Physical Review D 05/2014; 89:102001. · 4.69 Impact Factor
  • Source
    [Show abstract] [Hide abstract]
    ABSTRACT: A search for high-energy neutrinos was performed using data collected by the IceCube Neutrino Observatory from May 2009 to May 2010, when the array was running in its 59-string configuration. The data sample was optimized to contain muon neutrino induced events with a background contamination of atmospheric muons of less than 1%. These data, which are dominated by atmospheric neutrinos, are analyzed with a global likelihood fit to search for possible contributions of prompt atmospheric and astrophysical neutrinos, neither of which have yet been identified. Such signals are expected to follow a harder energy spectrum than conventional atmospheric neutrinos. In addition, the zenith angle distribution differs for astrophysical and atmospheric signals. A global fit of the reconstructed energies and directions of observed events is performed, including possible neutrino flux contributions for an astrophysical signal and atmospheric backgrounds as well as systematic uncertainties of the experiment and theoretical predictions. The best fit yields an astrophysical signal flux for νμ+ν¯μ of E2⋅Φ(E)=0.25×10−8 GeV cm−2 s−1 sr−1, and a zero prompt component. Although the sensitivity of this analysis for astrophysical neutrinos surpasses the Waxman and Bahcall upper bound, the experimental limit at 90% confidence level is a factor of 1.5 above at a flux of E2⋅Φ(E)=1.44×10−8 GeV cm−2 s−1 sr−1.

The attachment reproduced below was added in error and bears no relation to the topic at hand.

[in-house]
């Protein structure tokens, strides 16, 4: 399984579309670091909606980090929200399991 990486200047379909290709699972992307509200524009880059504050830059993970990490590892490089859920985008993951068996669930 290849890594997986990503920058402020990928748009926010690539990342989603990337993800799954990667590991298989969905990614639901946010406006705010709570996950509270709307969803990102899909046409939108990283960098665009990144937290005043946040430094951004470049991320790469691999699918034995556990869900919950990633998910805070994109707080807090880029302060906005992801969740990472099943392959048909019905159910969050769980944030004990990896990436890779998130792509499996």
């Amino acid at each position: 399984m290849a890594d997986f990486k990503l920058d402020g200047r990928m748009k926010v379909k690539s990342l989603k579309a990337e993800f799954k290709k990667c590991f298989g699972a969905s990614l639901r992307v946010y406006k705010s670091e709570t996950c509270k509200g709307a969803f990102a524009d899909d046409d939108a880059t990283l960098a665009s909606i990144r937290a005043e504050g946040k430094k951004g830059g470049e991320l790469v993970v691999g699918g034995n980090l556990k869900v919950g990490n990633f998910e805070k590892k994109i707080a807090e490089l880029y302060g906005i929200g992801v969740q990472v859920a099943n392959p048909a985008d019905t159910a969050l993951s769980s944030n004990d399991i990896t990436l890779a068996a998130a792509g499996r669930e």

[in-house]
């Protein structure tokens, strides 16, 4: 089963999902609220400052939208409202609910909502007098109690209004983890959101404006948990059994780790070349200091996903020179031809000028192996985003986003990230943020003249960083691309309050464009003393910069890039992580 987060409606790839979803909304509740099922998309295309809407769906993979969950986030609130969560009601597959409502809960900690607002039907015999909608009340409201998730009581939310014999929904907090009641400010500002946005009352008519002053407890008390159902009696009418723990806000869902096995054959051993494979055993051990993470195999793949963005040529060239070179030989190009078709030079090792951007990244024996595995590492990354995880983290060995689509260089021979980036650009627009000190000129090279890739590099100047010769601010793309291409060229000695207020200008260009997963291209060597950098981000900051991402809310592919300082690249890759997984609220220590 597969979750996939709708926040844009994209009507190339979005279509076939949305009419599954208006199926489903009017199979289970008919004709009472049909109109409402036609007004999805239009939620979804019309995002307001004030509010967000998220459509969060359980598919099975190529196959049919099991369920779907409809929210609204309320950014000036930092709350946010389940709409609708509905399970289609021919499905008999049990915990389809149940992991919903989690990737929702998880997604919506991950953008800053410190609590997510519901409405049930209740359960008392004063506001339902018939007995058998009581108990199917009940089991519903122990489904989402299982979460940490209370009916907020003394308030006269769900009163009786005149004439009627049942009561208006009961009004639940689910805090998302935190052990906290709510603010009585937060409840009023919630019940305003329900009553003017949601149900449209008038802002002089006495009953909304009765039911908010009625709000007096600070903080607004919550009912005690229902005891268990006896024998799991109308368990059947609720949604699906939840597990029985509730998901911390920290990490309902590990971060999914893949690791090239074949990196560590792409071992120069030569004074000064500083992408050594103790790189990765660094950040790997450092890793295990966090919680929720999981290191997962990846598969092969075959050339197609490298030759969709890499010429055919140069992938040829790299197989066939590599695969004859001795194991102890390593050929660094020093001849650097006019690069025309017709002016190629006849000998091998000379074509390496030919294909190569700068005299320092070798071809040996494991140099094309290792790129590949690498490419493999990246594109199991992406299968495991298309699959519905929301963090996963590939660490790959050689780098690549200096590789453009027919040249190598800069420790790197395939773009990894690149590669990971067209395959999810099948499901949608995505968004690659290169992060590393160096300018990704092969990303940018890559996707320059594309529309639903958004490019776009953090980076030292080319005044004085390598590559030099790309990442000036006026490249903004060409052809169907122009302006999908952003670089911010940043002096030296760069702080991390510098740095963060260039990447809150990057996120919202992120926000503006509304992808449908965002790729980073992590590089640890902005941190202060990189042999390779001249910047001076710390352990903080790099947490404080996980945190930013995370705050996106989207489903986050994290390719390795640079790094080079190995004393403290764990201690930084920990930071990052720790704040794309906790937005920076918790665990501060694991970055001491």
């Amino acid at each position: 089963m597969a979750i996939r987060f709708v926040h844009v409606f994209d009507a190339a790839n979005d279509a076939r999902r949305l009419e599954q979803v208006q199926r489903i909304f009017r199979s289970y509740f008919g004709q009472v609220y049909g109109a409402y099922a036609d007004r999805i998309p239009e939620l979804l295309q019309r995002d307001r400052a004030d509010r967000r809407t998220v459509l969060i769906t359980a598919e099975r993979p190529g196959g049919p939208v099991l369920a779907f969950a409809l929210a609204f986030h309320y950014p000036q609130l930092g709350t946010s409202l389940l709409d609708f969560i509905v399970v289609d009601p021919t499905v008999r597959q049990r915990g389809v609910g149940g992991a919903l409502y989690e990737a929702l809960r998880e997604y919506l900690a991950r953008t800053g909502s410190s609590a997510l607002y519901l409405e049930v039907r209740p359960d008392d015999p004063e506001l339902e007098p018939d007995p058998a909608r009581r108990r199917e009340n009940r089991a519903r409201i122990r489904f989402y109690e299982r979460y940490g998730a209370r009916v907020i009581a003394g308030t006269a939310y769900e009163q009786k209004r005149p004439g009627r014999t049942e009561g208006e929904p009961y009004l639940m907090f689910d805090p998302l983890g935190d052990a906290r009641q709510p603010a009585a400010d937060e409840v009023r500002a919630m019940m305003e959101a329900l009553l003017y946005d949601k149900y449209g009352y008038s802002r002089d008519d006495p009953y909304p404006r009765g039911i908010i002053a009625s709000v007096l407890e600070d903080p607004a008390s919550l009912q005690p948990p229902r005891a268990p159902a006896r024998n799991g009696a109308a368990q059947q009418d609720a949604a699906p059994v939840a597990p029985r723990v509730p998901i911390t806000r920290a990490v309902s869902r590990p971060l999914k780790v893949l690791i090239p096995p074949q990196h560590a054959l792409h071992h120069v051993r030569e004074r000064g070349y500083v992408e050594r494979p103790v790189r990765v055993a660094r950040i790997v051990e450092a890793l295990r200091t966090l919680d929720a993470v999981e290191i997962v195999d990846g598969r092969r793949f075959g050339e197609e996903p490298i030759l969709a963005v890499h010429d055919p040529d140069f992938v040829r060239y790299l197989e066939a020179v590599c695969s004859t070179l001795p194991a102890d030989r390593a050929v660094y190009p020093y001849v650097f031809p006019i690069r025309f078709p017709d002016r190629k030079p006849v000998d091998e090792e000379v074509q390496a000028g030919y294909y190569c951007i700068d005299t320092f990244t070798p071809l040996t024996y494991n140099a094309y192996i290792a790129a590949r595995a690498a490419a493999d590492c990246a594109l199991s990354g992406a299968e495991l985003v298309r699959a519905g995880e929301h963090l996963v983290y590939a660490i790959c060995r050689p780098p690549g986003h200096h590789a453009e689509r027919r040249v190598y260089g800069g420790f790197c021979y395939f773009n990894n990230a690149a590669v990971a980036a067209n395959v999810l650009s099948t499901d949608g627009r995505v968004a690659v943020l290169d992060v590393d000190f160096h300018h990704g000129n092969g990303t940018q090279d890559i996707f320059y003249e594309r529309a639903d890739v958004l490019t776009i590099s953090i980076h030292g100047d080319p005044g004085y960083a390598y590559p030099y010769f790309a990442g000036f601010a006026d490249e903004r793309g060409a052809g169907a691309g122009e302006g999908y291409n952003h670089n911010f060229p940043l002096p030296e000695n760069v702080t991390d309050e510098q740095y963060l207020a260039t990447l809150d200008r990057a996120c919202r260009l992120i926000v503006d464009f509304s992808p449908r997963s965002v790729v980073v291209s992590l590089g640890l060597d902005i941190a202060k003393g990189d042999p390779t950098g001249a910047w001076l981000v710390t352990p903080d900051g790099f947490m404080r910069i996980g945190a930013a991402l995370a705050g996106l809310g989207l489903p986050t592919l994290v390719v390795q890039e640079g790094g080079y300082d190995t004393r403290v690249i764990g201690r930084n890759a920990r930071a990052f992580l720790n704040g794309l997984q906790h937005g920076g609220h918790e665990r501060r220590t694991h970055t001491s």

Physical Review D 03/2014; 89:062007. · 4.69 Impact Factor
  • Source
    [Show abstract] [Hide abstract]
    ABSTRACT: Accurate measurement of neutrino energies is essential to many of the scientific goals of large-volume neutrino telescopes. The fundamental observable in such detectors is the Cherenkov light produced by the transit through a medium of charged particles created in neutrino interactions. The amount of light emitted is proportional to the deposited energy, which is approximately equal to the neutrino energy for νe and νμ charged-current interactions and can be used to set a lower bound on neutrino energies and to measure neutrino spectra statistically in other channels. Here we describe methods and performance of reconstructing charged-particle energies and topologies from the observed Cherenkov light yield, including techniques to measure the energies of uncontained muon tracks, achieving average uncertainties in electromagnetic-equivalent deposited energy of ∼15% above 10 TeV.